SUMMARY OF BILL
ON THIRD READING
The bill would amend the Public Health Code to do the following:
-- Prohibit a licensed prescriber from prescribing a Schedule 2 to 5 controlled substance to a patient unless the prescriber was in a bona fide prescriber-patient relationship with the patient, beginning March 31, 2018.
-- Require a licensed prescriber who prescribed a controlled substance to provide follow-up care to the patient, and if the licensed prescriber were unable to provide follow-up care, require him or her to refer the patient to the patient's primary care provider or, if the patient did not have a primary care provider, to another licensed prescriber who was geographically accessible to the patient for follow-up care.
-- Allow the Department of Licensing and Regulatory Affairs to promulgate rules describing circumstances in which a bona fide prescriber-patient relationship would not be required for the prescription of a Schedule 2 to 5 controlled substance.
-- Include a violation of the proposed requirement among the grounds for disciplinary action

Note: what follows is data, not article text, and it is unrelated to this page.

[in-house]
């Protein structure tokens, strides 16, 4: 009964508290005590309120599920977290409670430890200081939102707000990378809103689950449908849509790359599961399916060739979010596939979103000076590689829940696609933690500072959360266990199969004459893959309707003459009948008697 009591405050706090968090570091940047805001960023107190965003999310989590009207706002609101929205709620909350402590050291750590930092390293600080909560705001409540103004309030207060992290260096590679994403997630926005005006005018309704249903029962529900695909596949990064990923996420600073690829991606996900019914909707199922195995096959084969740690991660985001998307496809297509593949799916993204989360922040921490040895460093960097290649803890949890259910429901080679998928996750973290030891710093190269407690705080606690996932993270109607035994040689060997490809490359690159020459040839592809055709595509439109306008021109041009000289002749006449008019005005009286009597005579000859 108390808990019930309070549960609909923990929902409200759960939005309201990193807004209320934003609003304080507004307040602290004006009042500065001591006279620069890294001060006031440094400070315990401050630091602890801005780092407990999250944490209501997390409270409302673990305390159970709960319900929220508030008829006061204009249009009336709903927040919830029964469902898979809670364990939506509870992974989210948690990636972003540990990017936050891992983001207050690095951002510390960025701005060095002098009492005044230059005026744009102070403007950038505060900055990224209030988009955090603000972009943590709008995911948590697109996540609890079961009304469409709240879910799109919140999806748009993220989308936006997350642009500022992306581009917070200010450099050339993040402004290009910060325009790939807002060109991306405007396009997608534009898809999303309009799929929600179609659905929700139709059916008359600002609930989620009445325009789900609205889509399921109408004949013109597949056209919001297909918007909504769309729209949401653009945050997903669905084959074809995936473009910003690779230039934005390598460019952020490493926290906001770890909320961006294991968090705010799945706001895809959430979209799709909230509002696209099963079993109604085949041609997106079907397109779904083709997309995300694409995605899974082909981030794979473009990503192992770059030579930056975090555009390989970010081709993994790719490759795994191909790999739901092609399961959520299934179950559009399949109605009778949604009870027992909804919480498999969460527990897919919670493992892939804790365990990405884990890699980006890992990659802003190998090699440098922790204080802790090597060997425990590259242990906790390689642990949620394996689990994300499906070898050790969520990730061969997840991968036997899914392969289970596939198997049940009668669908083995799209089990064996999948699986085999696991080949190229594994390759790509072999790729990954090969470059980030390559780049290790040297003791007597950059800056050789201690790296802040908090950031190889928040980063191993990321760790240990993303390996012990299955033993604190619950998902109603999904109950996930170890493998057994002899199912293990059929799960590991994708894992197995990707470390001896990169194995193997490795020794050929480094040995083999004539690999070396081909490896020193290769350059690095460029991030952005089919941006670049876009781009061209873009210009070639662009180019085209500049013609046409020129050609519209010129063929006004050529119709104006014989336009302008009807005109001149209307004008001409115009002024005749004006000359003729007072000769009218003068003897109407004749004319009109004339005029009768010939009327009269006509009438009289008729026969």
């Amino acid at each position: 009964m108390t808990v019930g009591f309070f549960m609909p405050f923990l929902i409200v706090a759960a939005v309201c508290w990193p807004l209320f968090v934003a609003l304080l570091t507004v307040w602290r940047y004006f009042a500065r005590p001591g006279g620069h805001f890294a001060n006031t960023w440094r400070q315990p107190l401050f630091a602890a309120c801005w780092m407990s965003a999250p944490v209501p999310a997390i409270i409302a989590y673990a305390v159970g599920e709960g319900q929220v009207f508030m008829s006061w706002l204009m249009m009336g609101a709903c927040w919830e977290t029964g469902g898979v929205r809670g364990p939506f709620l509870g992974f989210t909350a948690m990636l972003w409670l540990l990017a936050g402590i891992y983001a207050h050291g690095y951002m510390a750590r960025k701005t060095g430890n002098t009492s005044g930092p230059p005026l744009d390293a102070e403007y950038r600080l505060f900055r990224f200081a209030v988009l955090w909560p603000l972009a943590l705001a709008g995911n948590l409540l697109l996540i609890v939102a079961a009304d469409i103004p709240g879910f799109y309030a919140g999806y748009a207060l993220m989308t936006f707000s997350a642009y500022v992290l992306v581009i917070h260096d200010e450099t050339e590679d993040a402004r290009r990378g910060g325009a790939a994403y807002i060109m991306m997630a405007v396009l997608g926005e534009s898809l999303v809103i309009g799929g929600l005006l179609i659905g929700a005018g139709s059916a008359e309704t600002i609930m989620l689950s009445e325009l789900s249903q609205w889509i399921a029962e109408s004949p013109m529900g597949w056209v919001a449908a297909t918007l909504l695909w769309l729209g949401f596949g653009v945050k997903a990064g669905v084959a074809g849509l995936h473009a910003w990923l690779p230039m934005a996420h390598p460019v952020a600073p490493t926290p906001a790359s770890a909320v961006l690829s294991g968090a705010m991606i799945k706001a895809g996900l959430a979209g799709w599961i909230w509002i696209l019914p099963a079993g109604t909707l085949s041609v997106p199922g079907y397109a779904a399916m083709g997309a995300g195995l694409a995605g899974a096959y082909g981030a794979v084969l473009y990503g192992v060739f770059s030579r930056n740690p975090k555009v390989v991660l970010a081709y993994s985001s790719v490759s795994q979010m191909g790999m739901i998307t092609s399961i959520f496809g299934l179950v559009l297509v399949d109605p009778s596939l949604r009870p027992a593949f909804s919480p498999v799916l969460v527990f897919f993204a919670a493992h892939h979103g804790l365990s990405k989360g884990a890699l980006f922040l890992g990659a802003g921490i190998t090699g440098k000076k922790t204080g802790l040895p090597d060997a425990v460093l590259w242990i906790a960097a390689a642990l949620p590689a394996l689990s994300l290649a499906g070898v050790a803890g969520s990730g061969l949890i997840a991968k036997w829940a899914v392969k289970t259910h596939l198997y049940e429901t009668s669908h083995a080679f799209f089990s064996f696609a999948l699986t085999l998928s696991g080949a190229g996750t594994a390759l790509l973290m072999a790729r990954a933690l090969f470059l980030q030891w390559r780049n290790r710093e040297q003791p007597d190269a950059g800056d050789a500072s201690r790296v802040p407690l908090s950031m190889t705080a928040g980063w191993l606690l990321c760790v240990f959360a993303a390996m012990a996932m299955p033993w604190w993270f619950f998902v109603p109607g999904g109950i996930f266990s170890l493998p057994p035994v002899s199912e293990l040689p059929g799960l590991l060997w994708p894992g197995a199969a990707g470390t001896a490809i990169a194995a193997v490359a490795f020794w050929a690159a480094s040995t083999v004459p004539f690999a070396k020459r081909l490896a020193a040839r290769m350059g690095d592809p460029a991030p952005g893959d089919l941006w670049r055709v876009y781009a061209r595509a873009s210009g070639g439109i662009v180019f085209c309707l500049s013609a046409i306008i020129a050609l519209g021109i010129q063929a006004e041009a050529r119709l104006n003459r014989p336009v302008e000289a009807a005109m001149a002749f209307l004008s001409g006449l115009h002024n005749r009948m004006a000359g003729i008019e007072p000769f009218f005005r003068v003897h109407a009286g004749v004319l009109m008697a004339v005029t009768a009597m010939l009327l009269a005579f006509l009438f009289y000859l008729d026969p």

-- Prescribe disciplinary sanctions, including revocation of a license, for a violation.
The bill would define "bona fide prescriber-patient relationship" as a treatment or counseling relationship between a prescriber and patient in which 1) the prescriber has reviewed the patient's relevant medical or clinical records and completed a full assessment of the patient's medical history and current medical condition, including a relevant medical evaluation conducted in person or via telehealth; and 2) the prescriber has created and maintained records of the patient's condition in accordance with medically accepted standards.
The bill would have a minor, but likely negative fiscal impact on the Bureau of Community and Health Systems (BCHS) within the Department of Licensing and Regulatory Affairs, and no fiscal impact on local units of government. The bill could introduce some new, but likely minor, costs to the BCHS in the form of additional investigations and enforcement actions related to the proposed requirements for health care providers. These costs would be borne by existing BCHS resources, and could be partially offset by any administrative fines collected from providers found to be in violation of the new requirements. The bill also could introduce new costs related to rule promulgation.
This analysis was prepared by nonpartisan Senate staff for use by the Senate in its deliberations and does not constitute an official statement of legislative intent.